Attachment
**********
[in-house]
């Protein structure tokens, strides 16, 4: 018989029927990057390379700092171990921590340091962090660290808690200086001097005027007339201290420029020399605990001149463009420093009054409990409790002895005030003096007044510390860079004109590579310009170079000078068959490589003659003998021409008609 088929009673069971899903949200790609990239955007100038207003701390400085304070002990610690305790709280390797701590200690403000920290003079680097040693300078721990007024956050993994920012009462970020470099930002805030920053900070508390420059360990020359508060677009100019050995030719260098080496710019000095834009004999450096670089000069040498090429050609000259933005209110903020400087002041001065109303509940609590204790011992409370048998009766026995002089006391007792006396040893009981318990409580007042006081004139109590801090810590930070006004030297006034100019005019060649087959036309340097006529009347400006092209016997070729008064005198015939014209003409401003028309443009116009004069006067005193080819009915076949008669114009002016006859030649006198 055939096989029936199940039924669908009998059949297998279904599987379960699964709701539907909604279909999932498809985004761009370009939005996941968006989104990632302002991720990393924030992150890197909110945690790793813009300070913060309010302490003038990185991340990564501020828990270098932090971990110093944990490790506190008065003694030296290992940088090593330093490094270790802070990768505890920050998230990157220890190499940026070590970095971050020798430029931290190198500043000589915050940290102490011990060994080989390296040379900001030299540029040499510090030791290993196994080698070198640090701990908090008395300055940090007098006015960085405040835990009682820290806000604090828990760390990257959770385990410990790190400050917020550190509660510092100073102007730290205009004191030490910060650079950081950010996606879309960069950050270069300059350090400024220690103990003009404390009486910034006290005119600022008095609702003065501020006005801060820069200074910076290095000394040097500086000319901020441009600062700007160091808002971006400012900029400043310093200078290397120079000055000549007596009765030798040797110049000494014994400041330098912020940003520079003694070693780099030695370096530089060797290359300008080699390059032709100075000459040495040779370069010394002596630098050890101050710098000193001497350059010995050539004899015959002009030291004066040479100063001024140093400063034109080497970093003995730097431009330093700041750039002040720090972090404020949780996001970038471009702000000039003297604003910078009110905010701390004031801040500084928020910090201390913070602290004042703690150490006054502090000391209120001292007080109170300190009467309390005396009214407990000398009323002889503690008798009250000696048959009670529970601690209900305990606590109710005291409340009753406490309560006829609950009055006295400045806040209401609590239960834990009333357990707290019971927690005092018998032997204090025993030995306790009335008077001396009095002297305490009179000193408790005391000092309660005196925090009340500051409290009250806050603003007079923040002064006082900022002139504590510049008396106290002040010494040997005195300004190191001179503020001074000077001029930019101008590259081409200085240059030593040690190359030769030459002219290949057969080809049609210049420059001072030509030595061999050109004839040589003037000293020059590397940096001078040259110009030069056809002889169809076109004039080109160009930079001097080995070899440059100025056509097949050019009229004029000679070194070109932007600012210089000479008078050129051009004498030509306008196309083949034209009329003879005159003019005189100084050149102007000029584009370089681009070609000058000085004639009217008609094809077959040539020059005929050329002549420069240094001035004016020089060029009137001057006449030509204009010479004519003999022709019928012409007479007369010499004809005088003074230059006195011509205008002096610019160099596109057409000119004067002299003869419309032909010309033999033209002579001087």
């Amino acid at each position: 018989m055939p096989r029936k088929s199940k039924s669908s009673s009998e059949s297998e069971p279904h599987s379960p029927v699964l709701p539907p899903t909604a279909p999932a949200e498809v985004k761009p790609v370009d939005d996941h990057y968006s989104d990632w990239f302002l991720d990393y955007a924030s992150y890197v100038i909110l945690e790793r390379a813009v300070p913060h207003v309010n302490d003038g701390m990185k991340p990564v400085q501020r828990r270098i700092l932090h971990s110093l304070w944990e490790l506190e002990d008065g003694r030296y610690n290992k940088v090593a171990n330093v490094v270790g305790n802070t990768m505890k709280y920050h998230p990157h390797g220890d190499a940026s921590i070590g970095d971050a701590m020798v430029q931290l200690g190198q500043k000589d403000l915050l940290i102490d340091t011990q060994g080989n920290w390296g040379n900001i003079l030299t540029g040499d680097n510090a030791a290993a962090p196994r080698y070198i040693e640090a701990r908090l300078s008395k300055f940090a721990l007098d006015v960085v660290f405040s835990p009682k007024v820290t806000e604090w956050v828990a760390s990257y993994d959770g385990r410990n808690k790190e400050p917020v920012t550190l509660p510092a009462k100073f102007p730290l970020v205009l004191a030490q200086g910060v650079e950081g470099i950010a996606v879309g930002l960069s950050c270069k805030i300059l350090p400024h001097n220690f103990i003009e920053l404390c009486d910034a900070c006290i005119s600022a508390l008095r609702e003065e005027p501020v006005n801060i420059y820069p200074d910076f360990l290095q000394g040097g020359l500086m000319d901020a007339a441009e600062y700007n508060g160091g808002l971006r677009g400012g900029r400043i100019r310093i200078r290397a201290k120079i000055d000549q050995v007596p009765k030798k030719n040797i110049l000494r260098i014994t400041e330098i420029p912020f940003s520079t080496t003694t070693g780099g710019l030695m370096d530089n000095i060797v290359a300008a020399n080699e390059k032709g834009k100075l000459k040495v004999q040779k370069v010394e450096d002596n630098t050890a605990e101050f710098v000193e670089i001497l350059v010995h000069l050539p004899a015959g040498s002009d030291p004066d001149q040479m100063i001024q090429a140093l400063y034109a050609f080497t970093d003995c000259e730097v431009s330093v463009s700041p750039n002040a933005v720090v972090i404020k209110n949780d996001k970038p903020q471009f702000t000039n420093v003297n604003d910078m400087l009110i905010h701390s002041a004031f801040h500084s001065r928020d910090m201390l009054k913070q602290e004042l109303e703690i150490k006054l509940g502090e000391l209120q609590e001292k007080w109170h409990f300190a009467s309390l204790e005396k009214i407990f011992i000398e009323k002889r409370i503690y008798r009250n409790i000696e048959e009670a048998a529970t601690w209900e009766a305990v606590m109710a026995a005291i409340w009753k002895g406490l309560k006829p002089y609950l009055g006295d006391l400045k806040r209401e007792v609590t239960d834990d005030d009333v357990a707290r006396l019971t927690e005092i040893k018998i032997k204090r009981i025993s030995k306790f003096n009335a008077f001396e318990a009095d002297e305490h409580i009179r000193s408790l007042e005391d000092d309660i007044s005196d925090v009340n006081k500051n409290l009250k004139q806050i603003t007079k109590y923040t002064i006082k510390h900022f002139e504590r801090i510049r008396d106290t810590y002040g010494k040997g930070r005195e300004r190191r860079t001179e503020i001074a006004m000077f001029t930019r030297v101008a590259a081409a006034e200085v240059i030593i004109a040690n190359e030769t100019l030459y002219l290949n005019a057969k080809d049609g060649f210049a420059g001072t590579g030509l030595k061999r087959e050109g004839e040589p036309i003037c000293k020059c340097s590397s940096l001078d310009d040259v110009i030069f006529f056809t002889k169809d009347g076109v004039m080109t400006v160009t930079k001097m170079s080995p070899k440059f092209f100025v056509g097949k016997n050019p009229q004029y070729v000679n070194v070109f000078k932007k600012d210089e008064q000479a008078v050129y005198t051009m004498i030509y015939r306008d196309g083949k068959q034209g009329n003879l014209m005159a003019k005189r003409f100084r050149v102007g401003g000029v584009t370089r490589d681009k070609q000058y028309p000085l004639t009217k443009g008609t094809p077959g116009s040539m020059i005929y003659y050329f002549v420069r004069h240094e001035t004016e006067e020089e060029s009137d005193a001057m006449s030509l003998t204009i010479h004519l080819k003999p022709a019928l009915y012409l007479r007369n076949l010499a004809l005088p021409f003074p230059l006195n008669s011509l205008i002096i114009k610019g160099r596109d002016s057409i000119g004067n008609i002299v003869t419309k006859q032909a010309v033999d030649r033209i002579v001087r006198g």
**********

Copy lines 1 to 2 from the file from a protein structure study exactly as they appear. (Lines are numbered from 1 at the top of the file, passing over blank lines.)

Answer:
[in-house]
């Protein structure tokens, strides 16, 4: 018989029927990057390379700092171990921590340091962090660290808690200086001097005027007339201290420029020399605990001149463009420093009054409990409790002895005030003096007044510390860079004109590579310009170079000078068959490589003659003998021409008609 088929009673069971899903949200790609990239955007100038207003701390400085304070002990610690305790709280390797701590200690403000920290003079680097040693300078721990007024956050993994920012009462970020470099930002805030920053900070508390420059360990020359508060677009100019050995030719260098080496710019000095834009004999450096670089000069040498090429050609000259933005209110903020400087002041001065109303509940609590204790011992409370048998009766026995002089006391007792006396040893009981318990409580007042006081004139109590801090810590930070006004030297006034100019005019060649087959036309340097006529009347400006092209016997070729008064005198015939014209003409401003028309443009116009004069006067005193080819009915076949008669114009002016006859030649006198 055939096989029936199940039924669908009998059949297998279904599987379960699964709701539907909604279909999932498809985004761009370009939005996941968006989104990632302002991720990393924030992150890197909110945690790793813009300070913060309010302490003038990185991340990564501020828990270098932090971990110093944990490790506190008065003694030296290992940088090593330093490094270790802070990768505890920050998230990157220890190499940026070590970095971050020798430029931290190198500043000589915050940290102490011990060994080989390296040379900001030299540029040499510090030791290993196994080698070198640090701990908090008395300055940090007098006015960085405040835990009682820290806000604090828990760390990257959770385990410990790190400050917020550190509660510092100073102007730290205009004191030490910060650079950081950010996606879309960069950050270069300059350090400024220690103990003009404390009486910034006290005119600022008095609702003065501020006005801060820069200074910076290095000394040097500086000319901020441009600062700007160091808002971006400012900029400043310093200078290397120079000055000549007596009765030798040797110049000494014994400041330098912020940003520079003694070693780099030695370096530089060797290359300008080699390059032709100075000459040495040779370069010394002596630098050890101050710098000193001497350059010995050539004899015959002009030291004066040479100063001024140093400063034109080497970093003995730097431009330093700041750039002040720090972090404020949780996001970038471009702000000039003297604003910078009110905010701390004031801040500084928020910090201390913070602290004042703690150490006054502090000391209120001292007080109170300190009467309390005396009214407990000398009323002889503690008798009250000696048959009670529970601690209900305990606590109710005291409340009753406490309560006829609950009055006295400045806040209401609590239960834990009333357990707290019971927690005092018998032997204090025993030995306790009335008077001396009095002297305490009179000193408790005391000092309660005196925090009340500051409290009250806050603003007079923040002064006082900022002139504590510049008396106290002040010494040997005195300004190191001179503020001074000077001029930019101008590259081409200085240059030593040690190359030769030459002219290949057969080809049609210049420059001072030509030595061999050109004839040589003037000293020059590397940096001078040259110009030069056809002889169809076109004039080109160009930079001097080995070899440059100025056509097949050019009229004029000679070194070109932007600012210089000479008078050129051009004498030509306008196309083949034209009329003879005159003019005189100084050149102007000029584009370089681009070609000058000085004639009217008609094809077959040539020059005929050329002549420069240094001035004016020089060029009137001057006449030509204009010479004519003999022709019928012409007479007369010499004809005088003074230059006195011509205008002096610019160099596109057409000119004067002299003869419309032909010309033999033209002579001087």